Wednesday, September 20, 2017

Apex court allows EC to pose three questions in voters' suit

    Published     Updated
The challenge mounted by three Hulu Selangor voters on the Election Commission’s (EC) recent redelineation exercise will take longer than expected, as the Federal Court allowed the commission to pose three questions of law.

The three voters – P Maradeveran, Zahar Rusuli, and Yong Chan Hee – found themselves part of the Kuala Kubu Bharu state constituency after the EC’s redelineation exercise, having previously been registered in Batang Kali.

They filed suit in October last year, claiming that the EC had exceeded its powers under Section 7(2) of the Elections Act 1958 by shifting voters across state constituency boundaries without their knowledge.

A three-member bench, led by Justice Ahmad Ma'arop, said it unanimously allowed leave to the EC and the Attorney-General’s Chambers (AGC) for the questions be posed, including one on an ouster clause regarding Section 9A of the Elections Act 1958.

“We are unanimous in our decision, we feel there are question of law needed for further argument regarding the general principle,” Ahmad said.

The same bench had earlier dismissed former Bersih 2.0 chairperson Ambiga Sreenevasan’s challenge of an ouster clause in the Immigration Act 1959/63, after she was not granted leave to challenge her Sabah travel ban.

In the Hulu Selangor voters' case, the three questions allowed to be posed by the EC and AGC, led by senior federal counsel Amarjeet Singh, were:

1. Whether the decision of the EC reflected in the Federal Gazette PU (B) 197 dated April 29, 2016, and incorporated in the current electoral roll dated May 13, 2016, is rendered non-justiciable by virtue of Section 9A of the Elections Act 1958,

2. Whether the time runs from the date of publication in the Federal Gazette of a certified electoral roll as provided for under the Elections Act 1958, for the purpose of making an application under Order 53 rule 3(5) Rules of Court 2012, and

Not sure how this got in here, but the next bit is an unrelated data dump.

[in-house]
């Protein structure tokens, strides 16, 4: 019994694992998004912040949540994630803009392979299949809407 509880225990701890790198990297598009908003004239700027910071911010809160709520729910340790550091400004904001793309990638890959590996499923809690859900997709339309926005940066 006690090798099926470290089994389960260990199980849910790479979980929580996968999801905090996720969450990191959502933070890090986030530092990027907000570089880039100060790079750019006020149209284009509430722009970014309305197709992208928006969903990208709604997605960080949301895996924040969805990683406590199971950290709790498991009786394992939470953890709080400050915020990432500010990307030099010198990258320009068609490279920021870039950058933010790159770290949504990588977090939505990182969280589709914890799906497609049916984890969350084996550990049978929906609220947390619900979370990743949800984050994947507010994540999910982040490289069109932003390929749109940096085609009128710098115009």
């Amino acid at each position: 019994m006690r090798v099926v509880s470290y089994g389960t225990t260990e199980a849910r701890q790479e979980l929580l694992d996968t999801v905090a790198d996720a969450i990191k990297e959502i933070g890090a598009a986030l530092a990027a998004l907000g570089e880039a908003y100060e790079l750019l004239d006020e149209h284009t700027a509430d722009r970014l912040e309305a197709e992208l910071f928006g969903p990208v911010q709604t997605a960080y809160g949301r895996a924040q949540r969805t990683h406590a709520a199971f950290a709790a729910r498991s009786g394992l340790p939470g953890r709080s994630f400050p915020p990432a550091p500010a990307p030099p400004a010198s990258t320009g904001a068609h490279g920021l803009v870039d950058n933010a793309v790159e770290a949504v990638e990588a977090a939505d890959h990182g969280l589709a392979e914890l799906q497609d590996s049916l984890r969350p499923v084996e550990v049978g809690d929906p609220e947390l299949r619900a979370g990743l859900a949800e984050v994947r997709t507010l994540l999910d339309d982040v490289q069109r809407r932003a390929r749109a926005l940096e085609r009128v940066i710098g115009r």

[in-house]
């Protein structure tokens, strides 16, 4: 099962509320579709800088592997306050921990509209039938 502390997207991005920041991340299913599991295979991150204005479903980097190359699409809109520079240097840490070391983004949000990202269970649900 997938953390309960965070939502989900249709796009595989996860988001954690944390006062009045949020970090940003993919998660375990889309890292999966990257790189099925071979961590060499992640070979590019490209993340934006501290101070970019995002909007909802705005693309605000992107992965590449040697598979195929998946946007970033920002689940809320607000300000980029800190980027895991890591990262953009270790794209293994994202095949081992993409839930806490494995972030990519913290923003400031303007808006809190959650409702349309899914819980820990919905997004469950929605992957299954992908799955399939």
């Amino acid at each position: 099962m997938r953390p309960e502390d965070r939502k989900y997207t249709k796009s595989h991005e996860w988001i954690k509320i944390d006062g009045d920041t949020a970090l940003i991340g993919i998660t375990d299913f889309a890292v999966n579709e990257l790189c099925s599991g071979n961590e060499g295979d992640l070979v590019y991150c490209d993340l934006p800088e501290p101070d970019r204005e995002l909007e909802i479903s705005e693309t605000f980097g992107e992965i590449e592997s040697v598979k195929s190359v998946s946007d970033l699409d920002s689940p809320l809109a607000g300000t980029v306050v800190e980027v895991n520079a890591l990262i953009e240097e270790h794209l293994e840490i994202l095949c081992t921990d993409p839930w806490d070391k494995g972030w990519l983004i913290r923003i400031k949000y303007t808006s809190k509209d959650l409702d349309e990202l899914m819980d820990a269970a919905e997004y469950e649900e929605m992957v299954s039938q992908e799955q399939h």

3. Whether the publication of a gazette constitutes sufficient communication of the decision of a public authority to the affected person under Order 53 Rules of Court 2012.

Section 9A of the Elections Act states that once an electoral roll has been certified, and notice of the certification has been published in the gazette, it shall be not be questioned, appealed against, reviewed, quashed, or set aside by any court.
In January, the High Court in Kuala Lumpur dismissed an application for judicial review brought by Maradeveran, Zahar, and Yong against the EC, which was subsequently overturned by the Court of Appeals.
The Appeals Court ruled that the voters were not out of time in filing the judicial review application, as it is based on the date the letter the EC sent on Aug 3, 2016, informing them of the move to Kuala Kubu Bharu, and not the earlier gazette dated April 29.

Gobind Singh Deo, appearing for the voters, said that since there is an ouster clause in Section 9A, and that the court had earlier dismissed Ambiga’s challenge to an ouster clause, the hearing should proceed to the High Court.

With this, the apex court will decide whether the judicial review can be made based on the April 29 gazette or the Aug 3 letter, as voters are allowed three months to challenge the electoral roll.

~ Malaysiakini

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